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Margaret Hearty, Director of programmes and business services at InterTradeIreland

InterTradeIreland Urges SMEs to Prepare for Major Changes in Tendering into the Public Procurement Market

InterTradeIreland is urging SMEs to prepare for major changes in tendering into the public procurement market in terms of new category structures and centralised Government purchasing through the Office of Government Procurement (OGP).

Tendering into the Public Procurement Market

The OGP was established in January 2014 with a key objective to optimise value for money through smarter tendering techniques. It will centralise all procurement expertise with individual bodies ceasing to publish their own invitations and expenditure in key areas, including professional services, ICT and HR, set to be consolidated.

In Northern Ireland, the Central Procurement Directorate (CPD) is the lead body responsible for reviewing and developing NI procurement policy and providing the NI Public Sector with best value for money procurement services. Very much like the Irish Procurement market changes, CPD will adopt a ‘common goods and services’ approach, increasingly moving towards greater collaboration.

Some 98% of procurement spend in the province is now subject to the professional influence of Centres of Procurement Expertise (CoPEs). Six CoPEs service specific sectors – BSO PaLS (health supplies); Education & Library Boards (education); NI Housing Executive (housing); NI Water (water); Roads Service (roads); and Translink (transport).  All other procurements are handled through two CPD CoPEs one for supplies and services and one for construction works and services.

The public procurement market in Northern Ireland is worth approximately £2.7 billion and in Ireland is worth around €8.5 billion. Small businesses have been well positioned to date to win the majority of published tenders and have benefitted strongly from a competitive public procurement market. However reforms afoot will present new challenges and we are urging SMEs to adapt; for instance, with larger value contracts being advertised. Even though new category structures are accessible to all scales of suppliers, different approaches may be required to stay in the market, such as forming consortia.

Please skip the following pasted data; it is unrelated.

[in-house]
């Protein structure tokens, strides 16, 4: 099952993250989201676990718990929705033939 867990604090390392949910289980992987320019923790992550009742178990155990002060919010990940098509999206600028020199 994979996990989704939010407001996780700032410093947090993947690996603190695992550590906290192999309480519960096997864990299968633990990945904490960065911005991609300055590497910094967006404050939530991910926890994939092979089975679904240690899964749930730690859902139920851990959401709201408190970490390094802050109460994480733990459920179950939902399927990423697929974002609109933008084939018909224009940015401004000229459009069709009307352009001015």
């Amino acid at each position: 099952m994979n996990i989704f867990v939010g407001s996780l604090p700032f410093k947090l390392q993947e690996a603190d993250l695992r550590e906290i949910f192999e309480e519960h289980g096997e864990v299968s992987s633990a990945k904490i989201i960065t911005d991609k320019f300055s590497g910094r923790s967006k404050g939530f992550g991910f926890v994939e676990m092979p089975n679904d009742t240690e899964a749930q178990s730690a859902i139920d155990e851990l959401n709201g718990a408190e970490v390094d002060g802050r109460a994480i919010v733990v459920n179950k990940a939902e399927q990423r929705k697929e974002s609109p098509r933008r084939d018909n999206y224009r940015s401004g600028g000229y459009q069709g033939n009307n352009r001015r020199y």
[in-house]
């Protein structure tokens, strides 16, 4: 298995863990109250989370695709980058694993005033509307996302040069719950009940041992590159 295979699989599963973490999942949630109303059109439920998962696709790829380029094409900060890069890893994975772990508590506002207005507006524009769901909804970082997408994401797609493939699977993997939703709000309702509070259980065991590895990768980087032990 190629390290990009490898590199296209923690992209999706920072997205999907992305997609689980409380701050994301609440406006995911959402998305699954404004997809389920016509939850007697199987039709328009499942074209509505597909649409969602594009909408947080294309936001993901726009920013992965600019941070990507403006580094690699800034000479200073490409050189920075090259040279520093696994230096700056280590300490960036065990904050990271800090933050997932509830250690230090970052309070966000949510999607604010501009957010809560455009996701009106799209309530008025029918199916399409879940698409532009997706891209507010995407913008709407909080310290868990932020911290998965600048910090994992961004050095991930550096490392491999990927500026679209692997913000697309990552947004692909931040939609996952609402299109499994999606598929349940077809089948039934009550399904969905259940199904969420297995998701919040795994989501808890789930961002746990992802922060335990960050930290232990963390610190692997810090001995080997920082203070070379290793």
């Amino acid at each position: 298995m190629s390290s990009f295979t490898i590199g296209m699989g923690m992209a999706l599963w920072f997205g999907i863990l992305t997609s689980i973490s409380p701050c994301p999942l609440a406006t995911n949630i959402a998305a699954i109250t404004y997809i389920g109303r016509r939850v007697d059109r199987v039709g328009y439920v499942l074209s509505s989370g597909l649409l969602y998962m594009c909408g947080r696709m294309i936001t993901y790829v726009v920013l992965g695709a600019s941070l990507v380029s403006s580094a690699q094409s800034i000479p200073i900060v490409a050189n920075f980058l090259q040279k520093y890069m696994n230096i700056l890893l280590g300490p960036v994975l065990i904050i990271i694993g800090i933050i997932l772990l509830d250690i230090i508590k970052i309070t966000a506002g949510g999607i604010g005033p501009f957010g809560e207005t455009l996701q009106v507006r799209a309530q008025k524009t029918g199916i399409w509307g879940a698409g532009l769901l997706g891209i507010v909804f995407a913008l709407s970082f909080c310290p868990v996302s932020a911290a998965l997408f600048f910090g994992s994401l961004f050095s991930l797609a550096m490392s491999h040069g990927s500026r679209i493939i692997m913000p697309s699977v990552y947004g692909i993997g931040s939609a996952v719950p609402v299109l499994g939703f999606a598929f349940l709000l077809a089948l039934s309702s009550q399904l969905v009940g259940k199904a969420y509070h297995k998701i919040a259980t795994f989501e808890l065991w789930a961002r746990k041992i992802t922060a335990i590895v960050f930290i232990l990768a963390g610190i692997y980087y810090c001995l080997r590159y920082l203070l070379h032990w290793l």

InterTradeIreland’s key advice to SMEs adapting to the new Public Procurement Market is to:

  1. Register on tender websites – Many SMEs in Northern Ireland are still not registered on eSourcing NI is a free service providing a virtual storefront to public sector buyers.  More importantly InterTradeIreland is asking SME’s to ensure that the information you enter is relevant and kept up to date, so that buyers will find your company when they search your products and services online.   InterTradeIreland also encourages suppliers to register on the enhanced eTenders website to research and bid on opportunities in Ireland.
  2. Form Consortia to bid for larger contracts -With the increased aggregation in demand across public sector procurement, contracts will become larger in size. Consider partnering with other companies to bid for these larger tenders.  Choose potential partners wisely; even consider partnering with a competitor to tender together or alternatively mergers should be considered.
  1. Do your research on the Procurement Market – Unlike before, increasingly procurement in Northern Ireland and Ireland will now be categorised into types of procurement spend. In the South specifically (for example professional services, facilities management, marketing, print and stationery), each of which will be managed by a Portfolio Manager, supported by a Category Council. Understanding how the new market works and who the public buyers are in your category is essential.

InterTradeIreland launches enhanced range of tender supports

To support local businesses, InterTradeIreland has launched an enhanced range of tender supports to give SMEs the knowledge and practical skills to tender successfully for public sector contracts in this changing environment and will host a number of Go-2-Tender workshops to facilitate SMEs looking to adapt to the forthcoming changes.

InterTradeIreland is also actively advising SMEs to consider forming bid consortia, to ensure they are well positioned to continue to bid for and win public sector business to the same extent they are doing to date.  InterTradeIreland will be holding three free Consortia Seminars over the coming months to support SMEs in this particular area with one taking place on 30th September at the Radisson Blu in Belfast.

New opportunities for SMEs

As the streamlining of the public sector tendering process moves forward in a bid to achieve greater value for money in the delivery of public services and there will be new opportunities for SMEs with the realignment of public procurement guidelines as recently outlined by both CPD and OGP. As a consequence of these changes, the number of individual tenders is expected to drop, while the value of tenders will almost certainly rise over time. InterTradeIreland urges SMEs to prepare for these changes and adapt their approach to public sector tenders if they are not to lose out.  SMEs are encouraged to visit InterTradeIreland’s website to avail of the vital tendering supports available.

Further information on InterTradeIreland’s public sector tendering supports can be found at

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